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CFA Level 1 - Economics

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Types of markets
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Terms in this set (289)
Factor markets = markets for factors of production (land, labor, capital), firms purchase services of factors of production (labor) from households and transform those services into intermediate and final goods and services.

Goods markets = markets for the output produced by firms (legal and medical services) using the services of factors of production, households and firms act as buyers (intermediate goods and services use inputs to produce other goods while final goods and services are in the final form purchased by households)

Capital markets = markets for long-term financial capital (debt and equity), firms can use capital markets to raise funds for investing in business, household savings are the primary source of these funds

Interactions between these markets are voluntary. Whenever the perceived value of a good exceeds the cost of producing it, there is potential for a trade that would make the buyer and the seller better off.
The willingness and ability of consumers to purchase a given amount of a good or service at a particular price. The quantity demanded depends primarily on price, but also on income levels, tastes, and preferences, and prices/availability of substitutes and complements.

Law of demand states that as the price of a product increases (decreases), consumers will be able to purchase less (more) of it.

Demand function for gasoline: QDg = 7.5 - 0.5Pg + 0.1I - 0.05Pa
-an increase in price of gas results in a decrease in quantity demanded
-an increase in income results in an increase in demand
-an increase in the price of automobiles results in a decrease in demand (complements)
-P&Q are endogenous variables, I and Pa are exogenous

Inverse demand function assuming income and automobiles are constant: QDg = 12 - 0.5Pg => Pg = 24 - 2QDg
-graph of the inverse demand function is called the demand curve or MARGINAL VALUE CURVE with Price on the y axis and Q on the x axis
-shows maximum quantity of gas demanded at every given price/highest price willing to pay
-slope of demand curve is the change in price/change in quantity demanded
-change in quantity demanded is a movement along the demand curve in response to price change
-change in income or automobile is a shift in the demand curve or a change in demand

Negatively sloped
Refers to the willingness and ability of producers to sell a good or a service at a given price. Producers are willing to supply output as long as the price is at least equal to the cost of producing an additional unit of output (marginal cost).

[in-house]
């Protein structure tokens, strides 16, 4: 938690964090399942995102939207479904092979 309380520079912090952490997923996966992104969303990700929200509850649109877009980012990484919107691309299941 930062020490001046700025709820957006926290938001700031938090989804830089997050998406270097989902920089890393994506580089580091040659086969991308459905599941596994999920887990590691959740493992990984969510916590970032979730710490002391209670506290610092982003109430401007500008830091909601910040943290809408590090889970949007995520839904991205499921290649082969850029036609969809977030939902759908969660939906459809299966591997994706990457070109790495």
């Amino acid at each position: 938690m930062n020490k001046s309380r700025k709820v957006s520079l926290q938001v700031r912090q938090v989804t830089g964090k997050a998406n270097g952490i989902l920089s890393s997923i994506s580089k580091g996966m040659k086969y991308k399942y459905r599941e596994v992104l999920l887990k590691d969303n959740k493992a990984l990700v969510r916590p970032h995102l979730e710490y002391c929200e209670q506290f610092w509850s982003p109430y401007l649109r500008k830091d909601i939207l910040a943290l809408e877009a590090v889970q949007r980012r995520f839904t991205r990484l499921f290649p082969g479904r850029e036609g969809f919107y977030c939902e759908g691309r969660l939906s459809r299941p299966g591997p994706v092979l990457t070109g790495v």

Law of supply states that price and quantity are positively related.

Supply function for gasoline: QSg = -150 + 200Pg - 10W
-for every 1$ increase in price, the quantity supplied would increase by 200 gallons
-for every 1$ increase in the wage rate, the producer would be willing to sell 10 fewer gallons due to increase in marginal cost
-P&Q are endogenous variables, W is exogenous

Inverse supply function: QSg = -350 + 200Pg =>
Pg = 1.75 + 0.005QSg
-graph of inverse supply function is called the supply curve or the MARGINAL COST CURVE with price on y axis and quantity on x axis
-shows highest quantity the seller is willing and able to supply at each price and the lowest price the seller is will to supply at each quantity
-slope of supply curve is change in price over change in quantity supplied
-changes in price are movements along the supply curve or change in quantity supplied
-change in labor costs are a shift in the supply curve or a change in supply

Positively sloped
Can be defined in two ways:
1) occurs at the price at which quantity demanded equals quantity supplied
2) occurs at the quantity at which the highest price a buyer is willing and able to pay equals the lowest price that a producer is willing and able to accept

It is the point of intersection between the market demand and supply curves.
When we focus on one market and assume exogenous variables are constant, this is partial equilibrium analysis and it does not account for any feedback effects associated with other markets (versus general equilibrium analysis which includes all feedback).